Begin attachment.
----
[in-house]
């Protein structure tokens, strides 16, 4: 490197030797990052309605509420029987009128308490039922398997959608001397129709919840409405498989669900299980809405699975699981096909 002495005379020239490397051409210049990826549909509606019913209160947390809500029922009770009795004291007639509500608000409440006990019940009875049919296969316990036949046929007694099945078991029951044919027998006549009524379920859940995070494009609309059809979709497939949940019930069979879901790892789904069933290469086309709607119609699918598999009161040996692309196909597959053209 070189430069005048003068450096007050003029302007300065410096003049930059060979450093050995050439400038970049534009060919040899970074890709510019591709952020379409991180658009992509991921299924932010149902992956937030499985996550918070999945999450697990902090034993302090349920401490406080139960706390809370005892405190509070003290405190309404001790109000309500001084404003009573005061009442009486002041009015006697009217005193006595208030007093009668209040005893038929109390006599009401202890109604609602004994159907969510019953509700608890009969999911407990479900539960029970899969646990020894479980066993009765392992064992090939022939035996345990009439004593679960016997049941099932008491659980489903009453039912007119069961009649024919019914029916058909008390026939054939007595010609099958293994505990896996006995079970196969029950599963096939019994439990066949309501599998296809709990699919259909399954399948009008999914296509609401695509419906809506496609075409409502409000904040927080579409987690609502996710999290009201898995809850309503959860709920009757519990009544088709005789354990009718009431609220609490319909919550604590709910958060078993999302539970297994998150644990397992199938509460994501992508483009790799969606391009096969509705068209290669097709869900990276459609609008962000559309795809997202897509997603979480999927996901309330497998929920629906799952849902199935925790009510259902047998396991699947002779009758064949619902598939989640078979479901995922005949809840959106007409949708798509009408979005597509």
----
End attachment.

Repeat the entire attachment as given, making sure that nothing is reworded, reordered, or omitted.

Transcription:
[in-house]
């Protein structure tokens, strides 16, 4: 490197030797990052309605509420029987009128308490039922398997959608001397129709919840409405498989669900299980809405699975699981096909 002495005379020239490397051409210049990826549909509606019913209160947390809500029922009770009795004291007639509500608000409440006990019940009875049919296969316990036949046929007694099945078991029951044919027998006549009524379920859940995070494009609309059809979709497939949940019930069979879901790892789904069933290469086309709607119609699918598999009161040996692309196909597959053209 070189430069005048003068450096007050003029302007300065410096003049930059060979450093050995050439400038970049534009060919040899970074890709510019591709952020379409991180658009992509991921299924932010149902992956937030499985996550918070999945999450697990902090034993302090349920401490406080139960706390809370005892405190509070003290405190309404001790109000309500001084404003009573005061009442009486002041009015006697009217005193006595208030007093009668209040005893038929109390006599009401202890109604609602004994159907969510019953509700608890009969999911407990479900539960029970899969646990020894479980066993009765392992064992090939022939035996345990009439004593679960016997049941099932008491659980489903009453039912007119069961009649024919019914029916058909008390026939054939007595010609099958293994505990896996006995079970196969029950599963096939019994439990066949309501599998296809709990699919259909399954399948009008999914296509609401695509419906809506496609075409409502409000904040927080579409987690609502996710999290009201898995809850309503959860709920009757519990009544088709005789354990009718009431609220609490319909919550604590709910958060078993999302539970297994998150644990397992199938509460994501992508483009790799969606391009096969509705068209290669097709869900990276459609609008962000559309795809997202897509997603979480999927996901309330497998929920629906799952849902199935925790009510259902047998396991699947002779009758064949619902598939989640078979479901995922005949809840959106007409949708798509009408979005597509």